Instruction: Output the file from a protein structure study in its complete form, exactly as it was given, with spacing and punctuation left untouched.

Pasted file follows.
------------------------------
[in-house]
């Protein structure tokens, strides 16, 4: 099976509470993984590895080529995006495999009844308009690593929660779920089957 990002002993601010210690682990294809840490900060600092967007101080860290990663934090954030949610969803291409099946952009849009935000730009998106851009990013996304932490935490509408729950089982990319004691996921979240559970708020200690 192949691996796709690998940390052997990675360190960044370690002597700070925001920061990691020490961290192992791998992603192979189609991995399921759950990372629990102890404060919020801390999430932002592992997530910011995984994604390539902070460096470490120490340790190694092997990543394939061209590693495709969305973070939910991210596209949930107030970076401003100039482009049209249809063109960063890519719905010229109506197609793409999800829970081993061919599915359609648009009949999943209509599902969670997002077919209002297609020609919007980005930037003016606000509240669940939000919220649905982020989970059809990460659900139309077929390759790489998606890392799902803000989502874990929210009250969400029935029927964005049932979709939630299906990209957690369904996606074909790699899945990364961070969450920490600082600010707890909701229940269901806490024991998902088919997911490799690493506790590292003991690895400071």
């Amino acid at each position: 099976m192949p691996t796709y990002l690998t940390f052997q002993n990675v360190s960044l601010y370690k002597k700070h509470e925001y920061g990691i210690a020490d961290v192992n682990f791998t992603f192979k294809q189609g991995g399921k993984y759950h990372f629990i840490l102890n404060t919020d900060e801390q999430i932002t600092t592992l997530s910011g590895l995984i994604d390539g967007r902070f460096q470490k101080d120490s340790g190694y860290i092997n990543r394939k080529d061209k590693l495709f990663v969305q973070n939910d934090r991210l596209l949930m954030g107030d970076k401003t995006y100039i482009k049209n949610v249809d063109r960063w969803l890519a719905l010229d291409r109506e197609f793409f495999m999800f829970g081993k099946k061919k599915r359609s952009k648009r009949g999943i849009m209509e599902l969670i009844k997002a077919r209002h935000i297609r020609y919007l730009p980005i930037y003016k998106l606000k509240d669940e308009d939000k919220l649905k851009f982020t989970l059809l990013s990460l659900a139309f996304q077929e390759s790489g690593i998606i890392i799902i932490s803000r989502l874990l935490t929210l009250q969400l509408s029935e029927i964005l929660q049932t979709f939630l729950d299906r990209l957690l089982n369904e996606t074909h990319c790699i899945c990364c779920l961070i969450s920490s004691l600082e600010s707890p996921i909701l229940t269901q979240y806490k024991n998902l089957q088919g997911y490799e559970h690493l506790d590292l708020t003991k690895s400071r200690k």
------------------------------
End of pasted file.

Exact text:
[in-house]
């Protein structure tokens, strides 16, 4: 099976509470993984590895080529995006495999009844308009690593929660779920089957 990002002993601010210690682990294809840490900060600092967007101080860290990663934090954030949610969803291409099946952009849009935000730009998106851009990013996304932490935490509408729950089982990319004691996921979240559970708020200690 192949691996796709690998940390052997990675360190960044370690002597700070925001920061990691020490961290192992791998992603192979189609991995399921759950990372629990102890404060919020801390999430932002592992997530910011995984994604390539902070460096470490120490340790190694092997990543394939061209590693495709969305973070939910991210596209949930107030970076401003100039482009049209249809063109960063890519719905010229109506197609793409999800829970081993061919599915359609648009009949999943209509599902969670997002077919209002297609020609919007980005930037003016606000509240669940939000919220649905982020989970059809990460659900139309077929390759790489998606890392799902803000989502874990929210009250969400029935029927964005049932979709939630299906990209957690369904996606074909790699899945990364961070969450920490600082600010707890909701229940269901806490024991998902088919997911490799690493506790590292003991690895400071």
């Amino acid at each position: 099976m192949p691996t796709y990002l690998t940390f052997q002993n990675v360190s960044l601010y370690k002597k700070h509470e925001y920061g990691i210690a020490d961290v192992n682990f791998t992603f192979k294809q189609g991995g399921k993984y759950h990372f629990i840490l102890n404060t919020d900060e801390q999430i932002t600092t592992l997530s910011g590895l995984i994604d390539g967007r902070f460096q470490k101080d120490s340790g190694y860290i092997n990543r394939k080529d061209k590693l495709f990663v969305q973070n939910d934090r991210l596209l949930m954030g107030d970076k401003t995006y100039i482009k049209n949610v249809d063109r960063w969803l890519a719905l010229d291409r109506e197609f793409f495999m999800f829970g081993k099946k061919k599915r359609s952009k648009r009949g999943i849009m209509e599902l969670i009844k997002a077919r209002h935000i297609r020609y919007l730009p980005i930037y003016k998106l606000k509240d669940e308009d939000k919220l649905k851009f982020t989970l059809l990013s990460l659900a139309f996304q077929e390759s790489g690593i998606i890392i799902i932490s803000r989502l874990l935490t929210l009250q969400l509408s029935e029927i964005l929660q049932t979709f939630l729950d299906r990209l957690l089982n369904e996606t074909h990319c790699i899945c990364c779920l961070i969450s920490s004691l600082e600010s707890p996921i909701l229940t269901q979240y806490k024991n998902l089957q088919g997911y490799e559970h690493l506790d590292l708020t003991k690895s400071r200690k």